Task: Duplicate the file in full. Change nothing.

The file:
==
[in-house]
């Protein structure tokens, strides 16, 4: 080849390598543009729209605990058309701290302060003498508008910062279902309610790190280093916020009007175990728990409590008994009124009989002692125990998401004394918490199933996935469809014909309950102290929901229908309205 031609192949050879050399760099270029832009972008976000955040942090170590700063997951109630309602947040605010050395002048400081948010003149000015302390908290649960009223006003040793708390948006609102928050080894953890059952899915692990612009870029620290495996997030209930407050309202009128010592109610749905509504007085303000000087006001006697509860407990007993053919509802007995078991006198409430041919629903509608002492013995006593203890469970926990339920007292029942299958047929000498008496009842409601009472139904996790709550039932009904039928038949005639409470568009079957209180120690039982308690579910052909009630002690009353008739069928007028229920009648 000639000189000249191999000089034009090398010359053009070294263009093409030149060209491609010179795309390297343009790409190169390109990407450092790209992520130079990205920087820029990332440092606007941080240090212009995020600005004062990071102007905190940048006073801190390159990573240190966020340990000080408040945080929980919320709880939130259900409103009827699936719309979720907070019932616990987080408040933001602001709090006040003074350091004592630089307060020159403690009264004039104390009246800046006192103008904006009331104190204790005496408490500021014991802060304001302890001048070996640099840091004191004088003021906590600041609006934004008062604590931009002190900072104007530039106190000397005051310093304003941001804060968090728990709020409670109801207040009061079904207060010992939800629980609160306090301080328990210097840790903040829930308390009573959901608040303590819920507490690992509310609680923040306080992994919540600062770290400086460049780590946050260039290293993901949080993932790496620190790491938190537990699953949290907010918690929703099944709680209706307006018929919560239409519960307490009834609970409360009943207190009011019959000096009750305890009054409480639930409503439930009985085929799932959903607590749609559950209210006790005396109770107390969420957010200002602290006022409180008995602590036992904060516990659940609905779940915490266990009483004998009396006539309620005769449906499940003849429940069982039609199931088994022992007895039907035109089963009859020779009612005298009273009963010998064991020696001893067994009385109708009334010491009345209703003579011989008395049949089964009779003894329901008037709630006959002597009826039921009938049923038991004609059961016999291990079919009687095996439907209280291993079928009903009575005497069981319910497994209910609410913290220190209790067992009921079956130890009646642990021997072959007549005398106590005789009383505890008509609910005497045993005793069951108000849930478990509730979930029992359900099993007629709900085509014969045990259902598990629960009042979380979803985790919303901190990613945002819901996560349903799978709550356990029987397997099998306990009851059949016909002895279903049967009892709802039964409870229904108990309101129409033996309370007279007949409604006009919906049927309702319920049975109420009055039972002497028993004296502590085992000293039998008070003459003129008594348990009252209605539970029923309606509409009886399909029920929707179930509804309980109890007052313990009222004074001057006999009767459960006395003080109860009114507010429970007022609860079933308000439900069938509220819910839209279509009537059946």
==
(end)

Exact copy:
[in-house]
């Protein structure tokens, strides 16, 4: 080849390598543009729209605990058309701290302060003498508008910062279902309610790190280093916020009007175990728990409590008994009124009989002692125990998401004394918490199933996935469809014909309950102290929901229908309205 031609192949050879050399760099270029832009972008976000955040942090170590700063997951109630309602947040605010050395002048400081948010003149000015302390908290649960009223006003040793708390948006609102928050080894953890059952899915692990612009870029620290495996997030209930407050309202009128010592109610749905509504007085303000000087006001006697509860407990007993053919509802007995078991006198409430041919629903509608002492013995006593203890469970926990339920007292029942299958047929000498008496009842409601009472139904996790709550039932009904039928038949005639409470568009079957209180120690039982308690579910052909009630002690009353008739069928007028229920009648 000639000189000249191999000089034009090398010359053009070294263009093409030149060209491609010179795309390297343009790409190169390109990407450092790209992520130079990205920087820029990332440092606007941080240090212009995020600005004062990071102007905190940048006073801190390159990573240190966020340990000080408040945080929980919320709880939130259900409103009827699936719309979720907070019932616990987080408040933001602001709090006040003074350091004592630089307060020159403690009264004039104390009246800046006192103008904006009331104190204790005496408490500021014991802060304001302890001048070996640099840091004191004088003021906590600041609006934004008062604590931009002190900072104007530039106190000397005051310093304003941001804060968090728990709020409670109801207040009061079904207060010992939800629980609160306090301080328990210097840790903040829930308390009573959901608040303590819920507490690992509310609680923040306080992994919540600062770290400086460049780590946050260039290293993901949080993932790496620190790491938190537990699953949290907010918690929703099944709680209706307006018929919560239409519960307490009834609970409360009943207190009011019959000096009750305890009054409480639930409503439930009985085929799932959903607590749609559950209210006790005396109770107390969420957010200002602290006022409180008995602590036992904060516990659940609905779940915490266990009483004998009396006539309620005769449906499940003849429940069982039609199931088994022992007895039907035109089963009859020779009612005298009273009963010998064991020696001893067994009385109708009334010491009345209703003579011989008395049949089964009779003894329901008037709630006959002597009826039921009938049923038991004609059961016999291990079919009687095996439907209280291993079928009903009575005497069981319910497994209910609410913290220190209790067992009921079956130890009646642990021997072959007549005398106590005789009383505890008509609910005497045993005793069951108000849930478990509730979930029992359900099993007629709900085509014969045990259902598990629960009042979380979803985790919303901190990613945002819901996560349903799978709550356990029987397997099998306990009851059949016909002895279903049967009892709802039964409870229904108990309101129409033996309370007279007949409604006009919906049927309702319920049975109420009055039972002497028993004296502590085992000293039998008070003459003129008594348990009252209605539970029923309606509409009886399909029920929707179930509804309980109890007052313990009222004074001057006999009767459960006395003080109860009114507010429970007022609860079933308000439900069938509220819910839209279509009537059946």